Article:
Saturday, April 28, 2012


Tazria-Metzora Lev. 14:2, 5-7 "This shall be the law of the person afflicted with tzara'ath, on the day of his cleansing: He shall be brought to the kohen.... The kohen shall order, and one shall slaughter the one bird into an earthenware vessel, over spring water. [As for] the live bird, he shall take it, and then the cedar stick, the strip of crimson [wool], and the hyssop, and, along with the live bird, he shall dip them into the blood of the slaughtered bird, over the spring water. He shall then sprinkle seven times upon the person being cleansed from tzara'ath, and he shall cleanse him. He shall then send away the live bird into the [open] field.”

While the Torah speaks of a leprosy of the body, there also can be a leprosy of the heart, mind, and soul. Regardless of whether an illness is primarily physical, emotional, or spiritual, healing may require the afflicted individual to remain in isolation until he or she has recovered. Although sickness can be painful and debilitating, the isolation often required can be used for rest, reflection, and rejuvenation.

May we be blessed, like the living bird let go in an open field, to be cleansed from our illnesses and suffering and reconnect with ourselves and the community with a new sense of freedom and appreciation for life.

Friday, April 13, 2012

Pesach: Opening the hand and softening the heart

Deut. XV, 7-8: “If there be among you a needy man, one of your brethren, within any of your gates, in the land which the Lord your God gives you, you shall not harden your heart, nor shut your hand from your needy brother; but you shall surely open your hand to him, and shall surely lend him sufficient for his need in that which he wants.”

This admonition and others like it to tithe, remit debt, and free slaves that we read this shabbos (the Eighth Day of Pesach) all have their roots in tzedakah (righteousness) and rachamim (compassion).  The instructions to soften our hearts and open our hands here are strikingly different from the repeated hardening of Pharaoh’s heart throughout the exodus story.

May we be blessed with soft hearts and open hands so that we can give and receive blessings of protection, favor and peace during this Pesach season.  

Saturday, April 7, 2012

Shabbat Pesach: Greeting the unkown

 Shabbat Pesach
Joshua 5:13-15
One day, when Y'hoshua was there by Yericho, he raised his eyes and looked; and in front of him stood a man with his drawn sword in his hand. Y'hoshua went over to him and asked him, "Are you on our side or on the side of our enemies?"  "No," he replied, "but I am the commander of ADONAI's army; I have come just now." Y'hoshua fell down with his face to the ground and worshipped him, then asked, "What does my lord have to say to his servant?" The commander of ADONAI's army answered Y'hoshua, "Take your sandals off your feet, because the place where you are standing is holy." And Y'hoshua did so..”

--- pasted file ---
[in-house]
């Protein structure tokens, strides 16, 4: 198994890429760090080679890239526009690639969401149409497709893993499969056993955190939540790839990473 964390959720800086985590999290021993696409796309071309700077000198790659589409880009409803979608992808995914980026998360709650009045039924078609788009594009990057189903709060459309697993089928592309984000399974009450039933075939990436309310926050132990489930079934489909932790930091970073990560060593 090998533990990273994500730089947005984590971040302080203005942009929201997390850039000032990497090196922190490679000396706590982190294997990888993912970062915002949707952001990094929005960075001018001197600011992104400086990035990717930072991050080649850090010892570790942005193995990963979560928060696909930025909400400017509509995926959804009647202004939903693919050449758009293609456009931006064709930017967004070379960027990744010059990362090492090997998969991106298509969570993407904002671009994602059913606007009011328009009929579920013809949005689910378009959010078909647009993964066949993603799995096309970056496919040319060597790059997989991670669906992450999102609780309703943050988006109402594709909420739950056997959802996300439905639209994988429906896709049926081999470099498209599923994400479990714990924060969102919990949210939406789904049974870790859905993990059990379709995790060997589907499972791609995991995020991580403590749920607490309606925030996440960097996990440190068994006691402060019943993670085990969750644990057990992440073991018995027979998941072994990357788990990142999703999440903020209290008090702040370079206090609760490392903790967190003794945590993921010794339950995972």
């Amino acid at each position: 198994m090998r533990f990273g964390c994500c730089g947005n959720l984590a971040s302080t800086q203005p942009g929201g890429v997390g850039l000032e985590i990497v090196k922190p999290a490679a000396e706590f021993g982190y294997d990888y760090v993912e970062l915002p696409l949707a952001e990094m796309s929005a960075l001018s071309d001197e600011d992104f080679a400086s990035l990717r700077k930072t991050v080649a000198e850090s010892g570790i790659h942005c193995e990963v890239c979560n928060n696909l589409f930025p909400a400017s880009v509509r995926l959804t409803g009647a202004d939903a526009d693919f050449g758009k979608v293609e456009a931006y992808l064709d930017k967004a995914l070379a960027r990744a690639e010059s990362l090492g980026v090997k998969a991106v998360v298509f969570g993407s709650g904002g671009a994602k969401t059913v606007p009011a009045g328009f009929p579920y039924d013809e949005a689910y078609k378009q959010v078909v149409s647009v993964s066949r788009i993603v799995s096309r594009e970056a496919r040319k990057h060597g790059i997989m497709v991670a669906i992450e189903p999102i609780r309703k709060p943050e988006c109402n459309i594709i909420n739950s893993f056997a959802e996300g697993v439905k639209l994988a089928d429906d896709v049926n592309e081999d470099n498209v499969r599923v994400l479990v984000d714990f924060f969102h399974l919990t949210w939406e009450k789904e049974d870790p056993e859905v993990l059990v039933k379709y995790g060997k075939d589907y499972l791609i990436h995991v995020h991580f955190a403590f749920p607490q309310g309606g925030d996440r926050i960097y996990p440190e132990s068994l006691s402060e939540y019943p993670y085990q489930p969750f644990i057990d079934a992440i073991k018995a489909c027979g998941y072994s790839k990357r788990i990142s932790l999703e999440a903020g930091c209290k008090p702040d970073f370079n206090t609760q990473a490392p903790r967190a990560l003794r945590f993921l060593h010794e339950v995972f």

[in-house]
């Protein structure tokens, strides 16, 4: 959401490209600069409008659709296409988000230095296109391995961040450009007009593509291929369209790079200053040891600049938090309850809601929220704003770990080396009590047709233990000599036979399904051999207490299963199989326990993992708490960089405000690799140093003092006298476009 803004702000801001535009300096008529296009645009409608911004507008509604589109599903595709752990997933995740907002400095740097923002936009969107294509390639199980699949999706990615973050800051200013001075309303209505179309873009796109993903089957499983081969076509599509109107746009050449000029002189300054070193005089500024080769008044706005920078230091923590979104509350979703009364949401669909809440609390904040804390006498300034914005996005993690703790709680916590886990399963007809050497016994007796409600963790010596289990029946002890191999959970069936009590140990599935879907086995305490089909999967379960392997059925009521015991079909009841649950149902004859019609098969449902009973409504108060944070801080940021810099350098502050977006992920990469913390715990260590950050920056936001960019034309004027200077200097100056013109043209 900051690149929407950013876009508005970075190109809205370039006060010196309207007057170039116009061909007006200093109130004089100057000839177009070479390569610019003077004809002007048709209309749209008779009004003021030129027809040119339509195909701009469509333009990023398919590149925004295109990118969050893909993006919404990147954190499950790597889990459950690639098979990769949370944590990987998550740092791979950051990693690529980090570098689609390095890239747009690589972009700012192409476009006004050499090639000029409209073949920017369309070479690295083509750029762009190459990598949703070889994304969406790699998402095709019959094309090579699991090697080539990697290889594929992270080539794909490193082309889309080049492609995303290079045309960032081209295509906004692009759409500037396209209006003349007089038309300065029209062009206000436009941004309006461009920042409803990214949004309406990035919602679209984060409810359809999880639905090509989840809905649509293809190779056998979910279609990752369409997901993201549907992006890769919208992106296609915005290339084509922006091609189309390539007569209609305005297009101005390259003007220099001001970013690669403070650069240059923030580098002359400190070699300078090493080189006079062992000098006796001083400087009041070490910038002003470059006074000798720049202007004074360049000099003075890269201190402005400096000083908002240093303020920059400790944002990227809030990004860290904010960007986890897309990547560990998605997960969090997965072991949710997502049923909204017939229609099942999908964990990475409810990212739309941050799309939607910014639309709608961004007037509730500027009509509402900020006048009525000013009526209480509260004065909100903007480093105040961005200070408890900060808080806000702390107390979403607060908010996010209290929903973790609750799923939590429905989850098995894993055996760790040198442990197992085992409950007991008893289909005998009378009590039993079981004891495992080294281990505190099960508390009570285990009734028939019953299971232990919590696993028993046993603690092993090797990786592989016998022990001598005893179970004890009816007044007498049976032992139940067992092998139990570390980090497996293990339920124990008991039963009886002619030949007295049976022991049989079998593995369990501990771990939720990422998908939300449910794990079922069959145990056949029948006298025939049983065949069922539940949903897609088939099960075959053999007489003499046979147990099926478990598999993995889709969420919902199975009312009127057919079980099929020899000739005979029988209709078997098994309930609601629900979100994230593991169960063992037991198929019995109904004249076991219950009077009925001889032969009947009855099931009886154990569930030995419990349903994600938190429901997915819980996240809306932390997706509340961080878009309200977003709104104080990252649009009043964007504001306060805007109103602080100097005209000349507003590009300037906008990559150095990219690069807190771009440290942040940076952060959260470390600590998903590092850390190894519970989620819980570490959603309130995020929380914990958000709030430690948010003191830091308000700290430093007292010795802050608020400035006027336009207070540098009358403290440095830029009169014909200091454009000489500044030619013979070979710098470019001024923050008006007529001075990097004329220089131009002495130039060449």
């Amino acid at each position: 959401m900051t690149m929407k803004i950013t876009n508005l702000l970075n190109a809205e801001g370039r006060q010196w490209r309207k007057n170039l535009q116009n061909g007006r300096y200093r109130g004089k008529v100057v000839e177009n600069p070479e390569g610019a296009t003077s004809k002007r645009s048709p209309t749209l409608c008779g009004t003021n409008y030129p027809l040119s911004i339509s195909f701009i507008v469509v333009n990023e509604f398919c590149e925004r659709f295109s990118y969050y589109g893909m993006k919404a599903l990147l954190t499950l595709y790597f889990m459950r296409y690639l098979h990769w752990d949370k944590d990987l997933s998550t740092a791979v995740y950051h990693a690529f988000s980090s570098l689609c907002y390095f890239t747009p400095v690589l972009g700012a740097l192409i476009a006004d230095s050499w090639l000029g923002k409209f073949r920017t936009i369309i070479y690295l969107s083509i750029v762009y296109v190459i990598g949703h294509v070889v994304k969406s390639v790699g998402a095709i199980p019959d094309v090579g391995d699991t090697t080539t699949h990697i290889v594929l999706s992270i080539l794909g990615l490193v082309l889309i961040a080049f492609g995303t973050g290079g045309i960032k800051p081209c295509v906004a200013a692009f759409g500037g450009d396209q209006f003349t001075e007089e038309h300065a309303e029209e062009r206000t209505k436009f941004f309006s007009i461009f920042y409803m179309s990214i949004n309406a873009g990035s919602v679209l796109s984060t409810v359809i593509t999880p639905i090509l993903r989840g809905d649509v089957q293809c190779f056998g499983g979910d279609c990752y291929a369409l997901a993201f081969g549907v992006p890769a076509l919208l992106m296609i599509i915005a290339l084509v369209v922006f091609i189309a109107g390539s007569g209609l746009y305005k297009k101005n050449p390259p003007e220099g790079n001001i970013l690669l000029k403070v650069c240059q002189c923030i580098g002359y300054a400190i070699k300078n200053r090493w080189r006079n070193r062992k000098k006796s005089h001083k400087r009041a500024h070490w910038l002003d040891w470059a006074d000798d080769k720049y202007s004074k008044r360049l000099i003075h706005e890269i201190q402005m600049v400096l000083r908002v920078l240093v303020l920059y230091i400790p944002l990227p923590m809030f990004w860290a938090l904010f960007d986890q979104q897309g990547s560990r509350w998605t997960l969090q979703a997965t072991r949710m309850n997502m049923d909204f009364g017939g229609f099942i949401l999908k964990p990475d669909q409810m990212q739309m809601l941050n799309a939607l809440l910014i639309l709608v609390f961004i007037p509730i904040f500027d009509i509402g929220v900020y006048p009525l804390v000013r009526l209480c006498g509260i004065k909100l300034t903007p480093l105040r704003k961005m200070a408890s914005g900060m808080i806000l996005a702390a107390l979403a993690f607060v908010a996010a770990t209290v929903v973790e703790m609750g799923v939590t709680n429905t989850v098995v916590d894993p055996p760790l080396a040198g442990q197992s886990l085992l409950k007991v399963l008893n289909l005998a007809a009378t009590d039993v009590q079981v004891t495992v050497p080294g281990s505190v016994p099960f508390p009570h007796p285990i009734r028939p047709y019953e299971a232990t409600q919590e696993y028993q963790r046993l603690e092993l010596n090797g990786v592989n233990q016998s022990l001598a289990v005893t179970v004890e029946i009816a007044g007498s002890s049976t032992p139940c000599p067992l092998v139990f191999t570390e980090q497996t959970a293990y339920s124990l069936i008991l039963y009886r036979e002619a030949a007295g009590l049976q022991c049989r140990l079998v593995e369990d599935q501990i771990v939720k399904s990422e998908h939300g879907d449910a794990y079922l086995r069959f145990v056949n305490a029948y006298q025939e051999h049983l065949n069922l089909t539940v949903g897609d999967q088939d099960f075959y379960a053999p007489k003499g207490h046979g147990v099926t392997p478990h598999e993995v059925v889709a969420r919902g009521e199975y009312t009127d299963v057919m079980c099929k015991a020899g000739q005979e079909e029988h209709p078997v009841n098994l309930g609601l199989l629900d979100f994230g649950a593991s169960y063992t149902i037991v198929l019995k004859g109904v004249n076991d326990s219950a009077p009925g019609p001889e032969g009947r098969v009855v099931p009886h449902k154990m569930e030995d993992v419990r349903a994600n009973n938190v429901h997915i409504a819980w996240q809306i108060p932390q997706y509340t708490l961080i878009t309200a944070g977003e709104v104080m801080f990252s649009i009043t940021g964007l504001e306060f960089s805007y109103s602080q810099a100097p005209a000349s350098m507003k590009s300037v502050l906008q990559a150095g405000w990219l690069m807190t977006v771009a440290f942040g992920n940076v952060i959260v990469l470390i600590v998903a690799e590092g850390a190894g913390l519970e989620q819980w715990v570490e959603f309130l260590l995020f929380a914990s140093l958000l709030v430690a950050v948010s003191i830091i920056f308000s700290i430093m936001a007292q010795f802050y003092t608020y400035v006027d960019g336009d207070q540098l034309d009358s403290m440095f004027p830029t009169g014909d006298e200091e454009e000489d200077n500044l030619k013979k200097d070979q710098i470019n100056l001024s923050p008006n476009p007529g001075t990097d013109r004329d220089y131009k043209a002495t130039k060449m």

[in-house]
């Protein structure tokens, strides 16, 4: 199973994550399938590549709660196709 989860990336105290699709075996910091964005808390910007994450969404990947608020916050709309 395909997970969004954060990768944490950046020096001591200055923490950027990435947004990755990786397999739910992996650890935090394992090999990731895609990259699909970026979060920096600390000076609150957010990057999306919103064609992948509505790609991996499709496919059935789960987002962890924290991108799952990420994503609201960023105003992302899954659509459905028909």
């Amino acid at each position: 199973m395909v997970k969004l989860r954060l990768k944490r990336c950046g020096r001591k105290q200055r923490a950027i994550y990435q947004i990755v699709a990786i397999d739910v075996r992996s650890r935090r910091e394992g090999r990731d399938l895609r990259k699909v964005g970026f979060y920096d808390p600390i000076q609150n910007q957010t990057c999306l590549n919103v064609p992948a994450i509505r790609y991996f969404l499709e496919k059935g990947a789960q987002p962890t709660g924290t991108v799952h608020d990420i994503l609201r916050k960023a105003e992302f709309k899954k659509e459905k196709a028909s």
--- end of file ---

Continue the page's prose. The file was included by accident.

Joshua sees an unfamiliar man with a drawn sword and goes right up to him. Was that brave? Was that crazy? It led to Joshua recognizing that the man was an angel and that he, Joshua, stood on holy ground. What can we learn from Joshua about how to encounter the powerful unknowns in our own lives? Focusing just on the verbs, this is what Joshua does to move from a potentially terrifying encounter with an enemy to a profound encounter with holiness:

    • he raises his eyes,
    • he looks,
    • he goes closer,
    • he asks,
    • he falls on the ground,
    • he worships,
    • he asks again,
    • he takes off his sandals.
In our own lives, the unknowns we must confront show up in many forms – perhaps deep disappointment, or a terrible and frightening diagnosis, or unexpected rejection. Instead of running from these experiences or fighting to get rid of them, we might try to follow Joshua’s example, looking closely at the experience, asking the experience whether it is our friend or enemy, and listening as it reveals something unexpected.

As we prepare to experience again the flight from slavery to freedom, may we have the courage to face directly and to inquire deeply into whatever life puts before us.

Thank you to Rabbi Alan Lew z'l for teaching us this technique of looking to the verbs in the passage for insight into what the Torah is instructing. Here's a talk by Rabbi Lew where he used this technique to find a powerful instruction in the passage about crossing the Red Sea: